During WWII, the government enacted laws to push civilians to aid military production. Quality management became a decisive component of the war and a key safety issue.
The US armed forces inspected each unit created to ensure it was safe for handling. This created the problem of finding and keeping competent inspection personnel. To fix the issue, the armed forces renew unit-by-unit inspection with sampling inspection.
The armed forces adapted sampling tables with the help of industry consultants. They also sponsored training courses so that suppliers could improve product quality.
Quality Management in the Twentieth Century
Before the 20th century, you’ll notice that craftsmen didn’t give much focus to processes. At the turn of the century, processes began to appear in quality practices. These “processes” are a group of activities that take an input, add value to it, and provide an output.
In the mid-1920s, Walter Shewhart concentrated on developing controlling processes. This marked the start of the development and planning of processes for production. Focusing on the product was no longer enough to ensure quality and consistency.
Shewhart also laid the foundation for control charts. He acknowledged that industrial processes could yield data, which he can analyze. He used statistical techniques to examine whether a process was stable and controlled.
Later, W. Edwards Deming used Shewhart’s SQC methods. He became the head of the quality movement in the US and Japan. He was a statistician in the US Department of Agriculture and Census Bureau.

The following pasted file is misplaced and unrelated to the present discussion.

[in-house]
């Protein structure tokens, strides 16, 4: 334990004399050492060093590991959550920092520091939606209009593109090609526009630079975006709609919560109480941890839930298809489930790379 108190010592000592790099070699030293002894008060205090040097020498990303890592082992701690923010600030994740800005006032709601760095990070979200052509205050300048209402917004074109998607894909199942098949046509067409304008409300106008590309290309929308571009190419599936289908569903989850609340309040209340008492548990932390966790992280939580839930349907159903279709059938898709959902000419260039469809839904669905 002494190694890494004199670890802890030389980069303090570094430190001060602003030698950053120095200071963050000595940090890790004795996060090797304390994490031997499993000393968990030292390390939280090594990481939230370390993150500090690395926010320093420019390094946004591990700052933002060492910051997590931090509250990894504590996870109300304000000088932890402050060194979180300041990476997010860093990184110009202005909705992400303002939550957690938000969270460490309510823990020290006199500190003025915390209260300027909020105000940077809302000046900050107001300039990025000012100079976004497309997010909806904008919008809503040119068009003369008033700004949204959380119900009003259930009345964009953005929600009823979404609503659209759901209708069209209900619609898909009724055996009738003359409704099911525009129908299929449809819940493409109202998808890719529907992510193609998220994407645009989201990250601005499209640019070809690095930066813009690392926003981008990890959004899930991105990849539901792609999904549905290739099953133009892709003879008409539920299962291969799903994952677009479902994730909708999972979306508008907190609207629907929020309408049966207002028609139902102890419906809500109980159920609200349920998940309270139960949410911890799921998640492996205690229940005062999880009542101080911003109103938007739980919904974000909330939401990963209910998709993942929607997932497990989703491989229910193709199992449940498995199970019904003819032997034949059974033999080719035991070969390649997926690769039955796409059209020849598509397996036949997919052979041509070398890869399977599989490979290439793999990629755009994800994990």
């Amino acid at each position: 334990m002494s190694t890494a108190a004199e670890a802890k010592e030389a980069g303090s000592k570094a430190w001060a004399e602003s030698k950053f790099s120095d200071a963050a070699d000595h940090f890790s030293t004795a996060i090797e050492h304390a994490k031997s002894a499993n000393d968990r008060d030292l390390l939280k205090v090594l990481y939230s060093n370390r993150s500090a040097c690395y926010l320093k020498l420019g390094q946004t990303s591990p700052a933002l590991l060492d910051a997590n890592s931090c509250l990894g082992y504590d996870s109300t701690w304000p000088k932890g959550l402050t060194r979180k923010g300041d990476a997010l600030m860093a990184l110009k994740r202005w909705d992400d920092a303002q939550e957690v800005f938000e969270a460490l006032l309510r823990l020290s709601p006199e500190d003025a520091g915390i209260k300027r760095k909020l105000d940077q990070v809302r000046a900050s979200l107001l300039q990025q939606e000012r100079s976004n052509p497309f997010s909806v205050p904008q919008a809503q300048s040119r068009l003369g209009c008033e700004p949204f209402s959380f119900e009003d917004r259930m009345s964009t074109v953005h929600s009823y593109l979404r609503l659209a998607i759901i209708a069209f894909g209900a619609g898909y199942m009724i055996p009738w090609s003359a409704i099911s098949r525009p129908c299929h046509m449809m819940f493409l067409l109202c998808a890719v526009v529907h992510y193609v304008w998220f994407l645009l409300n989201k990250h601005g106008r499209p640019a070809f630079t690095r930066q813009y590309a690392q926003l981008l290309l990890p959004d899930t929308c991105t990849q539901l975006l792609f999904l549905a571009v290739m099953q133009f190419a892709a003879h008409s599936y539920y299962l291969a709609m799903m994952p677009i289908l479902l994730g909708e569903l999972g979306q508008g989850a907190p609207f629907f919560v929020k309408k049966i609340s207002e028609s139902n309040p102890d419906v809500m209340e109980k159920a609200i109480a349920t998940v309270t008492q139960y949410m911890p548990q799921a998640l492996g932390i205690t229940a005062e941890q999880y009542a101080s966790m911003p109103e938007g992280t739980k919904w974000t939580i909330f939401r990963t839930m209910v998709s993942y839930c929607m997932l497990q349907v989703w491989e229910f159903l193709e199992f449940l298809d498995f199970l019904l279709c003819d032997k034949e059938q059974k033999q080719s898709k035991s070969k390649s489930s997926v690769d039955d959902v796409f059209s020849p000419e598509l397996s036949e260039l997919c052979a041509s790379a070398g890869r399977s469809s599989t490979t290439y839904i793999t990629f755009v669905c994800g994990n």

Examples of QA and QC in Various Industries
Certain strategies get used to detect physical contaminants in food production processes. They ensured that the contaminants get removed before the products leave the factory. In quality control, inspectors take food samples and look over them in labs.
In the pharmaceutical industry, companies review documents and review training records. They also review manufacturing records and approve equipment calibration to ensure quality assurance. To perform quality control, they’ll test for factors like the purity of a batch of drugs.
Find the Perfect Balance Between Quality Assurance and Quality Control
These are the differences between quality control and quality assurance.
We hope our quality control vs quality assurance guide was helpful. Now, you know what makes the two terms different, and you can use them without interchanging them.
Do you want to keep learning about quality management? Are you interested in seeing other content that tackles QA and QC? Check out our other guides now to see other content like this one.